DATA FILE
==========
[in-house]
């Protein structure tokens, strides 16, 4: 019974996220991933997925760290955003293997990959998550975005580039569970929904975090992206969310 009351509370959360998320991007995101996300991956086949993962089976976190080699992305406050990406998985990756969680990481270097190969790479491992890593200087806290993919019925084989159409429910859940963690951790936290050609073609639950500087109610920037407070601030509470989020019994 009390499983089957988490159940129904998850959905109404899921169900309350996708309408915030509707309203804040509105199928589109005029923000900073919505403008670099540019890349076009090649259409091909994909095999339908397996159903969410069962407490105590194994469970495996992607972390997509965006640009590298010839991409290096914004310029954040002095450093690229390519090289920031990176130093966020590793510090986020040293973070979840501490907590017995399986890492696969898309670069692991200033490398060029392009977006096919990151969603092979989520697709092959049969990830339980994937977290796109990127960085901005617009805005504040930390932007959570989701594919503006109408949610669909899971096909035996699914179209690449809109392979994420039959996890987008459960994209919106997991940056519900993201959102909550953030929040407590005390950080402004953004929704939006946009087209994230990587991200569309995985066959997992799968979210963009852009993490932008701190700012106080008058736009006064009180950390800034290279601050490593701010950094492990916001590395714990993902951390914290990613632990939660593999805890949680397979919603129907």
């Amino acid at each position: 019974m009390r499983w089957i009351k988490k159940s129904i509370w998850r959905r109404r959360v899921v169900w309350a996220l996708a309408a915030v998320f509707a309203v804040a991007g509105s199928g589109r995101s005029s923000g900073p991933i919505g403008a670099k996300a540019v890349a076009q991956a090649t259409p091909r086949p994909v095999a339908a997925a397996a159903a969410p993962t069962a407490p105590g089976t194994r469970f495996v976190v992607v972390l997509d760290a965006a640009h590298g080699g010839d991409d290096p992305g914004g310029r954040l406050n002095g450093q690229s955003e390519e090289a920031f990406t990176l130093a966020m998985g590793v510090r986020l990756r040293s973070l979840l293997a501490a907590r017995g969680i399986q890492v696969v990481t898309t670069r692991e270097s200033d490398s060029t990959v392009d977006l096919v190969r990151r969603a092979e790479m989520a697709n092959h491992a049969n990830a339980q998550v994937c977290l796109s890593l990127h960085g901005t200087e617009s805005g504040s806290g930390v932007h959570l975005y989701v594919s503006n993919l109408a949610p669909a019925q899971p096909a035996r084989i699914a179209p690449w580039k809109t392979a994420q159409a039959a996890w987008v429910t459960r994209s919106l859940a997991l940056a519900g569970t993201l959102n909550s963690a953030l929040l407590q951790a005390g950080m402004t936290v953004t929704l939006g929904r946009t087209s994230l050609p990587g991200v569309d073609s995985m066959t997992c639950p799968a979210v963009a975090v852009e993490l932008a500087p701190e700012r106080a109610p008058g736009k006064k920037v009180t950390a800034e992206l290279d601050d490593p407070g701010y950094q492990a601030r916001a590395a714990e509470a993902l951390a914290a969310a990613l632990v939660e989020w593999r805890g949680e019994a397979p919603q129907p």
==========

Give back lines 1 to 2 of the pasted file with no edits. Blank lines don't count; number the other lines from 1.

[in-house]
């Protein structure tokens, strides 16, 4: 019974996220991933997925760290955003293997990959998550975005580039569970929904975090992206969310 009351509370959360998320991007995101996300991956086949993962089976976190080699992305406050990406998985990756969680990481270097190969790479491992890593200087806290993919019925084989159409429910859940963690951790936290050609073609639950500087109610920037407070601030509470989020019994 009390499983089957988490159940129904998850959905109404899921169900309350996708309408915030509707309203804040509105199928589109005029923000900073919505403008670099540019890349076009090649259409091909994909095999339908397996159903969410069962407490105590194994469970495996992607972390997509965006640009590298010839991409290096914004310029954040002095450093690229390519090289920031990176130093966020590793510090986020040293973070979840501490907590017995399986890492696969898309670069692991200033490398060029392009977006096919990151969603092979989520697709092959049969990830339980994937977290796109990127960085901005617009805005504040930390932007959570989701594919503006109408949610669909899971096909035996699914179209690449809109392979994420039959996890987008459960994209919106997991940056519900993201959102909550953030929040407590005390950080402004953004929704939006946009087209994230990587991200569309995985066959997992799968979210963009852009993490932008701190700012106080008058736009006064009180950390800034290279601050490593701010950094492990916001590395714990993902951390914290990613632990939660593999805890949680397979919603129907």